SINGAPORE – Dotard, meet rocket man.
On Tuesday, U.S. President Donald Trump and North Korean leader Kim Jong Un shook hands for a photo-op unimaginable only a few months ago.
The nuclear-armed pair have hurled personal insults at each other that would not be out of place in the playground. Here are a few of the more memorable slurs.
Kim had people around the world reaching for the dictionary when he called Trump a “mentally deranged U.S. dotard,” saying he would “tame” him with “fire.”
The insult, equivalent to calling Trump an “old lunatic,” was a response to Washington’s threat to “totally destroy” North Korea and came at the height of the war of words between the two foes.
According to online dictionary Merriam Webster, searches for “dotard” were “high as a kite” after the comments hit the headlines.
‘Short and fat’
It appeared that the 71-year-old Trump took offense not at the allegation of insanity but rather the dig at his age.
In response to the “dotard” insult, he took aim at the North Korean leader’s physical dimensions.
“Why would Kim Jong Un insult me by calling me ‘old,’ when I would NEVER call him ‘short and fat’?” he tweeted.
In an editorial, the North’s ruling party newspaper Rodong Sinmun said that Trump had “malignantly hurt the dignity of the supreme leadership,” and was “a hideous criminal sentenced to death by the Korean people.”
In his debut speech at the United Nations last September, Trump derided Kim as a “rocket man” on a “suicide mission for himself and for his regime.”
Doubling down on his insulting language, he referred to Kim as a “sick puppy” on the heels of an intercontinental ballistic missile test by Pyongyang in November.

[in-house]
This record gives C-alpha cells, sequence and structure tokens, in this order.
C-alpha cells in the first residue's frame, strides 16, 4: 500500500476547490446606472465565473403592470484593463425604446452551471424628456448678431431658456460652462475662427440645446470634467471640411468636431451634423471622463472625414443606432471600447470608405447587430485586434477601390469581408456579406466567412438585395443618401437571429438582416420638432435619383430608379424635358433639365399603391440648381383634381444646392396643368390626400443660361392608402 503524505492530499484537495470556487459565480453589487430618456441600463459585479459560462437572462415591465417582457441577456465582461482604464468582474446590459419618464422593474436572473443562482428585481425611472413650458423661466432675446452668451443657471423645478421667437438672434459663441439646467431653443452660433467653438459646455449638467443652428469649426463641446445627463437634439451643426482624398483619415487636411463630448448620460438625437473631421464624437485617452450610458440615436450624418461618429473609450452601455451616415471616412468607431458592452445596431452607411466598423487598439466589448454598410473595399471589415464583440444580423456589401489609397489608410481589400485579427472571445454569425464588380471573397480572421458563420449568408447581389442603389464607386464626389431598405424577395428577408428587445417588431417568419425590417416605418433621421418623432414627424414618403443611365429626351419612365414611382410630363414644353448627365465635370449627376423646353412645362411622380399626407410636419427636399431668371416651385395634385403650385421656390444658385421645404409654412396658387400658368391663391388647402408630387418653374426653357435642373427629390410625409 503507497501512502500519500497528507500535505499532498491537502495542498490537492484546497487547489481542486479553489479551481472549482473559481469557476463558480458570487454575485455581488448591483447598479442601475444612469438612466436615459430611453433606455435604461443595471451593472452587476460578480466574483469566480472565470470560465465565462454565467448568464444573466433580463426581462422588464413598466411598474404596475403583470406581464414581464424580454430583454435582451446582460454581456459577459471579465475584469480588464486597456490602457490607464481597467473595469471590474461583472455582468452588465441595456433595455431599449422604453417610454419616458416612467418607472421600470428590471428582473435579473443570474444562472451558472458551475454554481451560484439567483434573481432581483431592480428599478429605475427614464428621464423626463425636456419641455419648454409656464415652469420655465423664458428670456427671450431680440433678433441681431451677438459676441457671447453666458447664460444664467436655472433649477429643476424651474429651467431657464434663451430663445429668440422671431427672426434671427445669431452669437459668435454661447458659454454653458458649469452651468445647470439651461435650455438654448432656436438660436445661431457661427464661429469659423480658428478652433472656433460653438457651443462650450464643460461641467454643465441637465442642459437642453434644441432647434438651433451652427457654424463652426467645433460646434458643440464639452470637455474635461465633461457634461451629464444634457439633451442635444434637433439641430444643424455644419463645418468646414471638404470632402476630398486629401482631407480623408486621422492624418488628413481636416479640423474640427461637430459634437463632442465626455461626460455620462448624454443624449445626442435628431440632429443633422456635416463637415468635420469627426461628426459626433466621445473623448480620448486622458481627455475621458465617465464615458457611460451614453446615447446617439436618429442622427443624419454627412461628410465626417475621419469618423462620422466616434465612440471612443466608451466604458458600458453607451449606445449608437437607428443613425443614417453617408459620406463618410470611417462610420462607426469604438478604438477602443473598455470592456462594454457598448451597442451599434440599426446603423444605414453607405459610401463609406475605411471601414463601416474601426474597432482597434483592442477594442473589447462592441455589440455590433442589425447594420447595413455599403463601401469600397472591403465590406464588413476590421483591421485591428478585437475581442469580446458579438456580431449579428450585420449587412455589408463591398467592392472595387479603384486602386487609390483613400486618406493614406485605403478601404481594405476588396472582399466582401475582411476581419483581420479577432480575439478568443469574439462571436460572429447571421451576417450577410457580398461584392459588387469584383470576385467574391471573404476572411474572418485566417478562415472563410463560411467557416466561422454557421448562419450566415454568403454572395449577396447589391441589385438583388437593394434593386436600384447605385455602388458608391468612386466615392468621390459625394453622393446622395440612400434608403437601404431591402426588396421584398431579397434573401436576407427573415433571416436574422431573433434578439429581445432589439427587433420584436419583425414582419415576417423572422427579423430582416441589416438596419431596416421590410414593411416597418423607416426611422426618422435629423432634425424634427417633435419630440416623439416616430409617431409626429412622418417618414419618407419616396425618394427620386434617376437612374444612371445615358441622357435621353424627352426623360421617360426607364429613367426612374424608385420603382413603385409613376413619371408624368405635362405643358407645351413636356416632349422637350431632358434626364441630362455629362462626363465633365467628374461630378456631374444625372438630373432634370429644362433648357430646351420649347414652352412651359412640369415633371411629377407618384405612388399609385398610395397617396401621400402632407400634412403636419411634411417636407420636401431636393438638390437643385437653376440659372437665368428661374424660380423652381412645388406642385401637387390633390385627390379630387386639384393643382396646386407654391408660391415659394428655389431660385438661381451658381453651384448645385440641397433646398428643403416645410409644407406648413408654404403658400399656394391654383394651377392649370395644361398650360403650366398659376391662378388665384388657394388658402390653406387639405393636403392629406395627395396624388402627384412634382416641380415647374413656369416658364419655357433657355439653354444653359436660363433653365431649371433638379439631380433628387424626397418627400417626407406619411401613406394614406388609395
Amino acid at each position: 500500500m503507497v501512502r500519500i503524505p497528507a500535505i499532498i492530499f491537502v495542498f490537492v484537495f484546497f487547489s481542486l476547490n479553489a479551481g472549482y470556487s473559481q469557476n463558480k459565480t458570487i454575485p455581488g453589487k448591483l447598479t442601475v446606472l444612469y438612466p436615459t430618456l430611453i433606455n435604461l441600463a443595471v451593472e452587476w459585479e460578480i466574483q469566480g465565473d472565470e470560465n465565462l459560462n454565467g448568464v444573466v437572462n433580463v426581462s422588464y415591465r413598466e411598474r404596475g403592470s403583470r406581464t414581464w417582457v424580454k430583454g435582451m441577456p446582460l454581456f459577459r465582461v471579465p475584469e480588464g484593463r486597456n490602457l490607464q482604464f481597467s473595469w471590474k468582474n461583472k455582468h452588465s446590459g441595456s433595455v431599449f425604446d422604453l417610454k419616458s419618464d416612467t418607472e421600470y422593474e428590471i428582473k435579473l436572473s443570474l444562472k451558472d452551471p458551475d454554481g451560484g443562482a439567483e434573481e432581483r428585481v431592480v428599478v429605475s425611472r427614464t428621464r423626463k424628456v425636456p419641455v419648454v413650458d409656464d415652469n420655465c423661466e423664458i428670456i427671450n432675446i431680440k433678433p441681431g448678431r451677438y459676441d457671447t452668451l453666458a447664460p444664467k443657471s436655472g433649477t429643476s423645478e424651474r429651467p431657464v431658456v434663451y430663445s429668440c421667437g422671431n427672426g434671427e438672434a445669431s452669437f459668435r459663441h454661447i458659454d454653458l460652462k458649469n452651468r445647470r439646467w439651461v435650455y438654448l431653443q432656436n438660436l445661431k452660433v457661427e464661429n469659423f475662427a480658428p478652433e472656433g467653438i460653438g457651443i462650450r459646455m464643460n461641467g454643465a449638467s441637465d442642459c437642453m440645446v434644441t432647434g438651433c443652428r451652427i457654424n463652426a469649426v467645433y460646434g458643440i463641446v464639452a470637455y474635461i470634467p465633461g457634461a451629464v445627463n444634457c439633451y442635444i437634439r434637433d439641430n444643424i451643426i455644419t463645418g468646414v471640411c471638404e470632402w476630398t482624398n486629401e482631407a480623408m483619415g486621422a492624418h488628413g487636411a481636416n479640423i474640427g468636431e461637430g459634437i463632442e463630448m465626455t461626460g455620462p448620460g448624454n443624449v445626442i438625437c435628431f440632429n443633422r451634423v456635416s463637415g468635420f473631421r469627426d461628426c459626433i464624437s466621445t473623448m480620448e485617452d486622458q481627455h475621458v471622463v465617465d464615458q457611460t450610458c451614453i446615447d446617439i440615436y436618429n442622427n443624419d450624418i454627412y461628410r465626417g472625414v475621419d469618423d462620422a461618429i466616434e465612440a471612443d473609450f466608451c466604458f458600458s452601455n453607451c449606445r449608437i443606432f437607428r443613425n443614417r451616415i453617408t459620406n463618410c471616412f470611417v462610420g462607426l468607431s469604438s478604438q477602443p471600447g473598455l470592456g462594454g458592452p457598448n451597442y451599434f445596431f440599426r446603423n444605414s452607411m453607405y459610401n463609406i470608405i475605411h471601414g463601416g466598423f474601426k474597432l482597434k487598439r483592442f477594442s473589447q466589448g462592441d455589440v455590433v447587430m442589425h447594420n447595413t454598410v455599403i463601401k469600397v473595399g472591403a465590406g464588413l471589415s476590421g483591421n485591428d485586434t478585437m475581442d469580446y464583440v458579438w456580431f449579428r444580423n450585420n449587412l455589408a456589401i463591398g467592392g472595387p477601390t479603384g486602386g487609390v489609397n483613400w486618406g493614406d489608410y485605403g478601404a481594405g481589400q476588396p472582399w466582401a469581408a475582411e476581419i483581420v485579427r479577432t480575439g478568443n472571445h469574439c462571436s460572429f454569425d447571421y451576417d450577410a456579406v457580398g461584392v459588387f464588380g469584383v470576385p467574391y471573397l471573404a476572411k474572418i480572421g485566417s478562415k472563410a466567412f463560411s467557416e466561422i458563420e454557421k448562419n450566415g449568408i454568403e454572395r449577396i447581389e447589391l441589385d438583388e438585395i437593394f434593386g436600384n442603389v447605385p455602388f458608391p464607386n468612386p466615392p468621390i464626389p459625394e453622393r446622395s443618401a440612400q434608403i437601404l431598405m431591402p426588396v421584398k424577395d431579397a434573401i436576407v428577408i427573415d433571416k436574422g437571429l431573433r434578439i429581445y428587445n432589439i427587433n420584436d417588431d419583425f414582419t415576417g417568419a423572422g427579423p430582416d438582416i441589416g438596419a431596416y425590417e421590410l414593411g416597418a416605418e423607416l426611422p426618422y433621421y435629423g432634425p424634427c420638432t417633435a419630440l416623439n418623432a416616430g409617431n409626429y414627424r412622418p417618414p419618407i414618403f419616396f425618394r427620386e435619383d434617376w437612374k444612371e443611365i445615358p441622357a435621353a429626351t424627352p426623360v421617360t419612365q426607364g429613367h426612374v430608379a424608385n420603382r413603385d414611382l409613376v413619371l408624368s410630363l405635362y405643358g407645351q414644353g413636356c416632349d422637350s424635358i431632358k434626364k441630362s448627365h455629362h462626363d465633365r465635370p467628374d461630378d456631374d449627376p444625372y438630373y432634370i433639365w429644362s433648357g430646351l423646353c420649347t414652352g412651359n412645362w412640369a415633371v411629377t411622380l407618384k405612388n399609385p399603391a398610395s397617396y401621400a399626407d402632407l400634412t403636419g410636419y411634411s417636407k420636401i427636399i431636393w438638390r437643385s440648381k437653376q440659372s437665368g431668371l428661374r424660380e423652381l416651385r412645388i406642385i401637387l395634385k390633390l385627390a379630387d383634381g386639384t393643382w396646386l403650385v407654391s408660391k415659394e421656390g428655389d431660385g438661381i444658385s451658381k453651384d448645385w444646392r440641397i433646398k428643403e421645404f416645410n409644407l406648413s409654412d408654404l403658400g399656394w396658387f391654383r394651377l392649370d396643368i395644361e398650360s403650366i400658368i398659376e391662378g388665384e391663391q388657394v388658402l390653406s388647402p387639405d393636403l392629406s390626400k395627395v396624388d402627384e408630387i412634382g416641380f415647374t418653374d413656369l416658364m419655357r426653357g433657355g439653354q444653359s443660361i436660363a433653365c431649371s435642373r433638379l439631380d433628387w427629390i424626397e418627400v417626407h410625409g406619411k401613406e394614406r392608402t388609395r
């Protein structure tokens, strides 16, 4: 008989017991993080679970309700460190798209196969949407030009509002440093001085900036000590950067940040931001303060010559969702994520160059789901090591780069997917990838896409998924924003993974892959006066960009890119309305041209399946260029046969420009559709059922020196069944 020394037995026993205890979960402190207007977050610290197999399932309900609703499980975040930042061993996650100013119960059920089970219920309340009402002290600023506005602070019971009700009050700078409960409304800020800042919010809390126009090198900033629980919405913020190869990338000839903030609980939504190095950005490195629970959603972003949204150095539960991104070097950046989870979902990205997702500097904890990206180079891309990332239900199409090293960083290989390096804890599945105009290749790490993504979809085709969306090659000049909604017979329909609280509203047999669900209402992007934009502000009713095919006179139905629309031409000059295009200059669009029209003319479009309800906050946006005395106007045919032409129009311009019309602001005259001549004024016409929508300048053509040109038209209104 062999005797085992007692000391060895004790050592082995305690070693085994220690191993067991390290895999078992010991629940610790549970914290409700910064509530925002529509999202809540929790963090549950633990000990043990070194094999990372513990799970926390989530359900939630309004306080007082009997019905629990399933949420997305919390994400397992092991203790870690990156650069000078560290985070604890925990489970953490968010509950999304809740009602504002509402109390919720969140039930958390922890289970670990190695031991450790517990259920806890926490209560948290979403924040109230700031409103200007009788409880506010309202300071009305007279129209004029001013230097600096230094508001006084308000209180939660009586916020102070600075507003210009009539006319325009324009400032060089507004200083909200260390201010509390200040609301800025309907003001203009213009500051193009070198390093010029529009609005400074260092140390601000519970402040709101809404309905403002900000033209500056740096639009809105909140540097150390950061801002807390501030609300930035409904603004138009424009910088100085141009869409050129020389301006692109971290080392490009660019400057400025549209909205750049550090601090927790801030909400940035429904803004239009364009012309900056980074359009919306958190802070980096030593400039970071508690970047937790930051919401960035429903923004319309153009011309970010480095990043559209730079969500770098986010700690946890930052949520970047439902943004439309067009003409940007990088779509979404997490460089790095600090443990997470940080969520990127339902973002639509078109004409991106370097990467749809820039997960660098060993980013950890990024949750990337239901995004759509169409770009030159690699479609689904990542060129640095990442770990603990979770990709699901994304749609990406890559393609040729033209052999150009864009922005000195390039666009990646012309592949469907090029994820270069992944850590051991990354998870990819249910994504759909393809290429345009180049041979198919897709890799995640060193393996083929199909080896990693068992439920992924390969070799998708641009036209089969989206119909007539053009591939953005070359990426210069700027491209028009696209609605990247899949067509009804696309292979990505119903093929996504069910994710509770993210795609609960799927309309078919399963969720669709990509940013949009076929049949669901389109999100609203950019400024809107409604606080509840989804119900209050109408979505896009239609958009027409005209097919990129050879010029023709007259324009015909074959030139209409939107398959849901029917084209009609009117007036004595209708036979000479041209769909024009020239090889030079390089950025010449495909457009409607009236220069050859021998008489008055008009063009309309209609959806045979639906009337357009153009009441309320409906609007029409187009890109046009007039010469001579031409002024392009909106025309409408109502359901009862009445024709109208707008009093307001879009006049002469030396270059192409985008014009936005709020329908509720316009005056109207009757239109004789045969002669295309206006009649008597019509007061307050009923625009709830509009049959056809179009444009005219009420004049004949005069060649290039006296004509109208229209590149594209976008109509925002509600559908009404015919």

Trump had previously referred to the North Korean leader as a “madman with nuclear weapons.”
In his “dotard” statement in response to Trump’s U.N. speech, Kim also said: “A frightened dog barks louder.”
It was not the only time North Korea has adopted canine references to describe Trump’s statements.
After the U.S. president noted his nuclear button was “much bigger and more powerful” than Kim’s- “and it works”- Pyongyang branded the outburst the “bark of a rabid dog.”
‘Fire and fury’
Not a personal insult, but one of the most intimidating of Trump’s threats came in August after U.S. media reported Pyongyang had successfully miniaturized a nuclear warhead to fit into a missile.
“North Korea best not make any more threats to the United States,” said Trump, his arms folded in defensive and bellicose body language.
“They will be met with fire and fury like the world has never seen.”
In response Pyongyang said it was considering firing missiles toward the Pacific U.S. territory of Guam.